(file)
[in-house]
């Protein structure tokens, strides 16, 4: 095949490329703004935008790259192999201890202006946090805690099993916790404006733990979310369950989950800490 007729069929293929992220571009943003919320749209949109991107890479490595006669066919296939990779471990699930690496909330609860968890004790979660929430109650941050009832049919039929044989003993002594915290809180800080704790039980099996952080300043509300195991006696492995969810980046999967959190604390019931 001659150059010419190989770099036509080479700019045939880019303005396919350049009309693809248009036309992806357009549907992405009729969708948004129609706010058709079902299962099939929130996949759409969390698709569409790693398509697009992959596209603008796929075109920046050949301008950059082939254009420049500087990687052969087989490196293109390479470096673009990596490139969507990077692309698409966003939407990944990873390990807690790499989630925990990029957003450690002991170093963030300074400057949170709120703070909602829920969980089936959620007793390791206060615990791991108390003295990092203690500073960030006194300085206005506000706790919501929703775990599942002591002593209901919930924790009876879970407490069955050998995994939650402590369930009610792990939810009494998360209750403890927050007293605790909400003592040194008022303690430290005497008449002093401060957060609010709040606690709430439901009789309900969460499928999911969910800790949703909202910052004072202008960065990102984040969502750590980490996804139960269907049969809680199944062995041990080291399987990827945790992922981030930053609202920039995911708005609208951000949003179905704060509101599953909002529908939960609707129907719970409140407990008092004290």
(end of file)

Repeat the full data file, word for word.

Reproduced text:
[in-house]
């Protein structure tokens, strides 16, 4: 095949490329703004935008790259192999201890202006946090805690099993916790404006733990979310369950989950800490 007729069929293929992220571009943003919320749209949109991107890479490595006669066919296939990779471990699930690496909330609860968890004790979660929430109650941050009832049919039929044989003993002594915290809180800080704790039980099996952080300043509300195991006696492995969810980046999967959190604390019931 001659150059010419190989770099036509080479700019045939880019303005396919350049009309693809248009036309992806357009549907992405009729969708948004129609706010058709079902299962099939929130996949759409969390698709569409790693398509697009992959596209603008796929075109920046050949301008950059082939254009420049500087990687052969087989490196293109390479470096673009990596490139969507990077692309698409966003939407990944990873390990807690790499989630925990990029957003450690002991170093963030300074400057949170709120703070909602829920969980089936959620007793390791206060615990791991108390003295990092203690500073960030006194300085206005506000706790919501929703775990599942002591002593209901919930924790009876879970407490069955050998995994939650402590369930009610792990939810009494998360209750403890927050007293605790909400003592040194008022303690430290005497008449002093401060957060609010709040606690709430439901009789309900969460499928999911969910800790949703909202910052004072202008960065990102984040969502750590980490996804139960269907049969809680199944062995041990080291399987990827945790992922981030930053609202920039995911708005609208951000949003179905704060509101599953909002529908939960609707129907719970409140407990008092004290």